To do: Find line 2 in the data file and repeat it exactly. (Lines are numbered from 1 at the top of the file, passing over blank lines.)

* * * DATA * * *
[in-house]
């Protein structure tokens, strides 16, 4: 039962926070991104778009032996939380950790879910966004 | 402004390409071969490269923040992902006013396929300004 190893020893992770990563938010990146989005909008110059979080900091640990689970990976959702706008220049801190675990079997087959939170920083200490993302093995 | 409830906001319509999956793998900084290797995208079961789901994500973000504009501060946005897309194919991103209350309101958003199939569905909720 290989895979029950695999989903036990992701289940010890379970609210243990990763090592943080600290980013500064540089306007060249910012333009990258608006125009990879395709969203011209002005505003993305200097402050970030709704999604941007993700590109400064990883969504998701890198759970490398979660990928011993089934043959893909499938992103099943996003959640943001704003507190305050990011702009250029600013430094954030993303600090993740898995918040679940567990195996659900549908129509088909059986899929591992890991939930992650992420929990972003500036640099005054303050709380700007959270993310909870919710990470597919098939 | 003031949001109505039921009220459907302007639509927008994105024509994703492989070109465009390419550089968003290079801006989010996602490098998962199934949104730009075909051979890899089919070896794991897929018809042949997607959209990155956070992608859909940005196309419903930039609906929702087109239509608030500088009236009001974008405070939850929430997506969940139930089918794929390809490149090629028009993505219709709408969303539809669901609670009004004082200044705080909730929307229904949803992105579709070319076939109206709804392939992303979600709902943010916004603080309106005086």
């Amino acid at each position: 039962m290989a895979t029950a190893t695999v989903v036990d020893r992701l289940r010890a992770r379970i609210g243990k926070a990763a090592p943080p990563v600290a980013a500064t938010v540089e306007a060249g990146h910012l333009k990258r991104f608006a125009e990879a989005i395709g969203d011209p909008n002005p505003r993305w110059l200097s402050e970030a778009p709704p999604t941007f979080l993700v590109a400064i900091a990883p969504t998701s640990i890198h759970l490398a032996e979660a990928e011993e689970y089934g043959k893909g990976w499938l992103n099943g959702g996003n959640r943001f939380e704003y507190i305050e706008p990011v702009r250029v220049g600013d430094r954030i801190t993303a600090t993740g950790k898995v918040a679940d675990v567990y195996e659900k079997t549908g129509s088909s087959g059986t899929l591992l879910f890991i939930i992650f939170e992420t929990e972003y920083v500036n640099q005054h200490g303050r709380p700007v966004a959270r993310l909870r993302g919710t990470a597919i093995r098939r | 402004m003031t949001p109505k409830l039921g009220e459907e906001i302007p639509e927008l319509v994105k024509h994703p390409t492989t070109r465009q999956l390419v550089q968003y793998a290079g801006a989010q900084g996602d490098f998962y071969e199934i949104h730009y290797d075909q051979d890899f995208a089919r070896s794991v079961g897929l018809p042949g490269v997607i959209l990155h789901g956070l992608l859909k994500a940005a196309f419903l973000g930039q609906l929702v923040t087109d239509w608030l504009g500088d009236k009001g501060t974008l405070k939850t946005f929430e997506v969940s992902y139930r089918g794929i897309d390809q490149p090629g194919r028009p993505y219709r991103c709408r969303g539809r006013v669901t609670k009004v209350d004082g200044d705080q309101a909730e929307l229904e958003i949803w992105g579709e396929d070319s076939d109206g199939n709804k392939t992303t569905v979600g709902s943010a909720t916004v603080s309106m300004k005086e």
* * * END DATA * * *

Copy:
């Protein structure tokens, strides 16, 4: 039962926070991104778009032996939380950790879910966004 | 402004390409071969490269923040992902006013396929300004 190893020893992770990563938010990146989005909008110059979080900091640990689970990976959702706008220049801190675990079997087959939170920083200490993302093995 | 409830906001319509999956793998900084290797995208079961789901994500973000504009501060946005897309194919991103209350309101958003199939569905909720 290989895979029950695999989903036990992701289940010890379970609210243990990763090592943080600290980013500064540089306007060249910012333009990258608006125009990879395709969203011209002005505003993305200097402050970030709704999604941007993700590109400064990883969504998701890198759970490398979660990928011993089934043959893909499938992103099943996003959640943001704003507190305050990011702009250029600013430094954030993303600090993740898995918040679940567990195996659900549908129509088909059986899929591992890991939930992650992420929990972003500036640099005054303050709380700007959270993310909870919710990470597919098939 | 003031949001109505039921009220459907302007639509927008994105024509994703492989070109465009390419550089968003290079801006989010996602490098998962199934949104730009075909051979890899089919070896794991897929018809042949997607959209990155956070992608859909940005196309419903930039609906929702087109239509608030500088009236009001974008405070939850929430997506969940139930089918794929390809490149090629028009993505219709709408969303539809669901609670009004004082200044705080909730929307229904949803992105579709070319076939109206709804392939992303979600709902943010916004603080309106005086």